At the fiery cataclysm that ends all creation, Alexander von Schlippenbach may get a reprieve for being the one of the most significant European musicians of the past 40 years.
His body of work is extensive but he is most known for two radically different spheres of accomplishment: small group work beginning with Gunter Hampel's 1965 quintet which morphed into the Manfred Schoof Quintet (on par with the second Miles quintet) and the trio with Evan Parker and Paul Lovens; and ensembles as the founder of the Globe Unity Orchestra (GUO), a group that has set the standard for large format improvisation worldwide.
Schlippenbach has continued to work steadily but there has been a dearth of recordings since 2000, a year that saw the release of unearthed GUO from 1967 and 1970 and a discovered 1976 quintet recording. A parallel can be drawn to the past few months of 2003, when two new albums, Globe Unity 2002 , released by the Swiss imprint Intakt, and Broomriding , by the Evan Parker-run Emanem offshoot Psi, saw Schlippenbach still working in his two preferred formats: a newly reformed GUO and a recording with an exciting new quartet.
The two new albums, released in the unstable post-FMP European world, have two immediate connections - covers created by the same artist, Marina Kern, and being bass-less. The second is actually no surprise as Schlippenbach during his storied career has worked almost exclusively with only two bassists, Buschi Niebergall and Peter Kowald (apart from an occasional bassist in his other large ensemble the Berlin Contemporary Jazz Orchestra). With those two having sadly departed, chances are Schlippenbach will shy away from the low end until he finds someone who understands his complex vision.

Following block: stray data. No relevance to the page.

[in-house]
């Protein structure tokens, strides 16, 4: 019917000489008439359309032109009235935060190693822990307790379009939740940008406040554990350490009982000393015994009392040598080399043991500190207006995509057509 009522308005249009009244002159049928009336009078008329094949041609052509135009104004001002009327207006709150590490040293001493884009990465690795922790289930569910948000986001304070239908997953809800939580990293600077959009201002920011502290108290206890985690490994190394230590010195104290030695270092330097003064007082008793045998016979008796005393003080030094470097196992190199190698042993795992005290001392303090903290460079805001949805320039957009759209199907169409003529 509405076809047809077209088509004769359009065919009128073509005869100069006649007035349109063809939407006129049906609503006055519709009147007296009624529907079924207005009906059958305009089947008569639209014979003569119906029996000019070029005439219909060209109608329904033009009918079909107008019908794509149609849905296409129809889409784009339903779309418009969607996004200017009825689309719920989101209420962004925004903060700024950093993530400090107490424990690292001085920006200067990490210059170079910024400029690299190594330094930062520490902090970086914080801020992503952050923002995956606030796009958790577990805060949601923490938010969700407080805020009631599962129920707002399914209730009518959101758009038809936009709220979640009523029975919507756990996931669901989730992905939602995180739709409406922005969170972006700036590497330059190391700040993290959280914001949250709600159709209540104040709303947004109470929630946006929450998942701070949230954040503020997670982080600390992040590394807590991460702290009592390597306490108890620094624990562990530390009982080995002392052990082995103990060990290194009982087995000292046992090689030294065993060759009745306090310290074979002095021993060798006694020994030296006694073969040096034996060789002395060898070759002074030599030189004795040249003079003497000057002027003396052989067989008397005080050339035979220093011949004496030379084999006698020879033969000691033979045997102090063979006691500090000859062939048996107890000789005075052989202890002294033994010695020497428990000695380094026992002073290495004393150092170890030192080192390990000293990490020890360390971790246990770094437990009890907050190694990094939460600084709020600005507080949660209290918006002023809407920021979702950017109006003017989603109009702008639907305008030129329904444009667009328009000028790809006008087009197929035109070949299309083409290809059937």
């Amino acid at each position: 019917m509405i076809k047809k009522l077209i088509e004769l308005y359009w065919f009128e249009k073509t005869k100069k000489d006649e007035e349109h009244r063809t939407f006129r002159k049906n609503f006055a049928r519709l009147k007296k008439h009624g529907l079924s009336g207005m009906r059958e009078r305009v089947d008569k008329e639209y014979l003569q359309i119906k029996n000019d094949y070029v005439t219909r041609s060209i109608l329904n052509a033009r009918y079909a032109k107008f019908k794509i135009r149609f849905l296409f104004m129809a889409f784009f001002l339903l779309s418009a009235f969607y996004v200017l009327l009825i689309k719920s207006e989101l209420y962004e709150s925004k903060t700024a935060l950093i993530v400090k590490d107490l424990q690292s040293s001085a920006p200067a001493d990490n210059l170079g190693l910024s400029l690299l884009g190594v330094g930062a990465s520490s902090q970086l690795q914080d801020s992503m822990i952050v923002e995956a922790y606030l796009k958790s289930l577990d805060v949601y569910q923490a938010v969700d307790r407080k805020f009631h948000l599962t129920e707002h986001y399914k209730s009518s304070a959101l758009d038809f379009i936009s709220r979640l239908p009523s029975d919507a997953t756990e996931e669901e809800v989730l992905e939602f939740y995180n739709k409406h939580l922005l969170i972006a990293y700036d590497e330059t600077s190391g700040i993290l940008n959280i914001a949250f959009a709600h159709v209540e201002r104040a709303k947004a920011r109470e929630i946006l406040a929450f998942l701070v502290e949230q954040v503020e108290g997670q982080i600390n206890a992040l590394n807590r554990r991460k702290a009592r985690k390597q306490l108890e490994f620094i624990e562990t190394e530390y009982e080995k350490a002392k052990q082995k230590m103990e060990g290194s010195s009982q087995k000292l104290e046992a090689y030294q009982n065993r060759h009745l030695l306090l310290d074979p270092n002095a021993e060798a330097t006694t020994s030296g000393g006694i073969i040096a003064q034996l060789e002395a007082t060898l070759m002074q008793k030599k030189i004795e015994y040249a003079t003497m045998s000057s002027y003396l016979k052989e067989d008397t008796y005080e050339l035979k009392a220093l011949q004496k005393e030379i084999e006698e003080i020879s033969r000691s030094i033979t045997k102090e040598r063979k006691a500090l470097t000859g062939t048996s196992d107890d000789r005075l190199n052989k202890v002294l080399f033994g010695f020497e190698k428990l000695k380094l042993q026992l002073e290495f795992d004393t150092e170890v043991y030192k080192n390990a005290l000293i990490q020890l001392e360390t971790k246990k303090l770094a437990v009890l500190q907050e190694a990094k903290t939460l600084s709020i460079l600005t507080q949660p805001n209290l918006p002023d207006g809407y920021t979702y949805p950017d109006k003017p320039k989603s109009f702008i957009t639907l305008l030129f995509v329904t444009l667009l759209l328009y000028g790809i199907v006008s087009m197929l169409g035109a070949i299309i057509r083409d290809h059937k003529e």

Other than these shared facets, comparisons can be made as always with free recordings. However, with the GUO Schlippenbach is the ringleader - guys like Parker, Schoof, Peter Brötzmann and Paul Rutherford are not easily pushed around - participating in an equitable formation of bombast. His new quartet, with long-time foil Paul Lovens on drums, Rudi Mahall on bass clarinet (a player he raves as being the freest in Europe) and Tristan Honsinger on cello (maybe best known as a current member of the ICP Orchestra), is his own project, certainly buoyed by the contributions of its members but squarely drawing from his own well of innovation.
Globe Unity Orchestra
Globe Unity 2002
Globe Unity 2002 is the first recording by this group since the FMP 20th anniversary album from 1986. The GUO always represented or reflected or maybe even directed the sphere of European jazz going on around it. Beginning as primarily German, it expanded to include the players from the burgeoning English and Dutch scenes before going international with players from the Americas. An always revolving cast, this current nonet edition contains some stalwarts (Schoof, Brötzmann, Parker, Rutherford, Lovens) and adds some new, though quite established faces in Ernst-Ludwig Petrowsky, Hannes Bauer and Paul Lytton.